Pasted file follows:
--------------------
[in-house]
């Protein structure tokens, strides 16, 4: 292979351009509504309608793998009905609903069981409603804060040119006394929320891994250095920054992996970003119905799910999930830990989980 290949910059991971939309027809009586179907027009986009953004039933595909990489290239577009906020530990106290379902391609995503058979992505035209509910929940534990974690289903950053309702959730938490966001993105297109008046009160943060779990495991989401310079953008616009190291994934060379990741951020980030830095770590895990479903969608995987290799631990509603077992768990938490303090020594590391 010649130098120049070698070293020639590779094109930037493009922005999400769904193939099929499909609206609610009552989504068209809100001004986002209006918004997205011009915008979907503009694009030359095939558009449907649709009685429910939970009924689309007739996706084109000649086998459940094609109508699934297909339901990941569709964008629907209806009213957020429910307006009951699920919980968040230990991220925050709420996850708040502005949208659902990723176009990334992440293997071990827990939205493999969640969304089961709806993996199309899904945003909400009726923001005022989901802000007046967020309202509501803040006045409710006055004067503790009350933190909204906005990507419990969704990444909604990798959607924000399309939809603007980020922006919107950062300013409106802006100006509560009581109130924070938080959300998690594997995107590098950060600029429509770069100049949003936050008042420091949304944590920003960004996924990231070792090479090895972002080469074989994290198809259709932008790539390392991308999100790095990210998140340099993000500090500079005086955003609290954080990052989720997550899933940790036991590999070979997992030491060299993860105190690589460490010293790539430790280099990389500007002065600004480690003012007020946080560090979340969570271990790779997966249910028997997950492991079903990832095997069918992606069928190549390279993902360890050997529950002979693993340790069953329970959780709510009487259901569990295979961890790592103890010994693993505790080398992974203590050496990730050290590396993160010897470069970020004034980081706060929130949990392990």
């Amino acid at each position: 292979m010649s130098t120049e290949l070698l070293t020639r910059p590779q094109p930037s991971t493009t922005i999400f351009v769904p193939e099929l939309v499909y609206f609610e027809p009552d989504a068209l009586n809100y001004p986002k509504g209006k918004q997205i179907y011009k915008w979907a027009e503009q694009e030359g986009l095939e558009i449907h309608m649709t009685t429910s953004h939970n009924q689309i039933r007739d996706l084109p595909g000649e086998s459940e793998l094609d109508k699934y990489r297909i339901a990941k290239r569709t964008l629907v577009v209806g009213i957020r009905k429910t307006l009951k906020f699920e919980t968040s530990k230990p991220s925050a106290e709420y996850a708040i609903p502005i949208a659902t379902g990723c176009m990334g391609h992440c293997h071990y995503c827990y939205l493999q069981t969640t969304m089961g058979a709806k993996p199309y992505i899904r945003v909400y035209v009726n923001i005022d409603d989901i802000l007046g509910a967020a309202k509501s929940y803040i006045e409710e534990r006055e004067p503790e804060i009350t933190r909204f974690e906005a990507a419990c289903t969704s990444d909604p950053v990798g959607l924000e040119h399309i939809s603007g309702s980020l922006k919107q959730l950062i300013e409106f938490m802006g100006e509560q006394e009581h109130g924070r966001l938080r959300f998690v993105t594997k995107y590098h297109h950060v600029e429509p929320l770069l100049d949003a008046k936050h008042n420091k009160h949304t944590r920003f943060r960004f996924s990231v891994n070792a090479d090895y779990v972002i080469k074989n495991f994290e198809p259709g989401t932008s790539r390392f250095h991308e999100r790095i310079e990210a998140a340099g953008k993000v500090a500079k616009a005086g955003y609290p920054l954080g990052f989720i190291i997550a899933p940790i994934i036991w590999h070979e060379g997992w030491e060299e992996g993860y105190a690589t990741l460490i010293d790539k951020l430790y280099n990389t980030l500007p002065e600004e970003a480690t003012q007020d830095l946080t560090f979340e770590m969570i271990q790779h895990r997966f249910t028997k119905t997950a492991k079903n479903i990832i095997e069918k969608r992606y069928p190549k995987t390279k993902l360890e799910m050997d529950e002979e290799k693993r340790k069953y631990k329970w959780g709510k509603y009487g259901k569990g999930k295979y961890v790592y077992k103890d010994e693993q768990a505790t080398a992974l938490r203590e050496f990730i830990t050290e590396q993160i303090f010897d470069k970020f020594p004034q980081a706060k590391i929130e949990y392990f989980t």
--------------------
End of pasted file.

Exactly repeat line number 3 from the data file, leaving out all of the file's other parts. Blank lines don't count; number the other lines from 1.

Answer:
């Amino acid at each position: 292979m010649s130098t120049e290949l070698l070293t020639r910059p590779q094109p930037s991971t493009t922005i999400f351009v769904p193939e099929l939309v499909y609206f609610e027809p009552d989504a068209l009586n809100y001004p986002k509504g209006k918004q997205i179907y011009k915008w979907a027009e503009q694009e030359g986009l095939e558009i449907h309608m649709t009685t429910s953004h939970n009924q689309i039933r007739d996706l084109p595909g000649e086998s459940e793998l094609d109508k699934y990489r297909i339901a990941k290239r569709t964008l629907v577009v209806g009213i957020r009905k429910t307006l009951k906020f699920e919980t968040s530990k230990p991220s925050a106290e709420y996850a708040i609903p502005i949208a659902t379902g990723c176009m990334g391609h992440c293997h071990y995503c827990y939205l493999q069981t969640t969304m089961g058979a709806k993996p199309y992505i899904r945003v909400y035209v009726n923001i005022d409603d989901i802000l007046g509910a967020a309202k509501s929940y803040i006045e409710e534990r006055e004067p503790e804060i009350t933190r909204f974690e906005a990507a419990c289903t969704s990444d909604p950053v990798g959607l924000e040119h399309i939809s603007g309702s980020l922006k919107q959730l950062i300013e409106f938490m802006g100006e509560q006394e009581h109130g924070r966001l938080r959300f998690v993105t594997k995107y590098h297109h950060v600029e429509p929320l770069l100049d949003a008046k936050h008042n420091k009160h949304t944590r920003f943060r960004f996924s990231v891994n070792a090479d090895y779990v972002i080469k074989n495991f994290e198809p259709g989401t932008s790539r390392f250095h991308e999100r790095i310079e990210a998140a340099g953008k993000v500090a500079k616009a005086g955003y609290p920054l954080g990052f989720i190291i997550a899933p940790i994934i036991w590999h070979e060379g997992w030491e060299e992996g993860y105190a690589t990741l460490i010293d790539k951020l430790y280099n990389t980030l500007p002065e600004e970003a480690t003012q007020d830095l946080t560090f979340e770590m969570i271990q790779h895990r997966f249910t028997k119905t997950a492991k079903n479903i990832i095997e069918k969608r992606y069928p190549k995987t390279k993902l360890e799910m050997d529950e002979e290799k693993r340790k069953y631990k329970w959780g709510k509603y009487g259901k569990g999930k295979y961890v790592y077992k103890d010994e693993q768990a505790t080398a992974l938490r203590e050496f990730i830990t050290e590396q993160i303090f010897d470069k970020f020594p004034q980081a706060k590391i929130e949990y392990f989980t």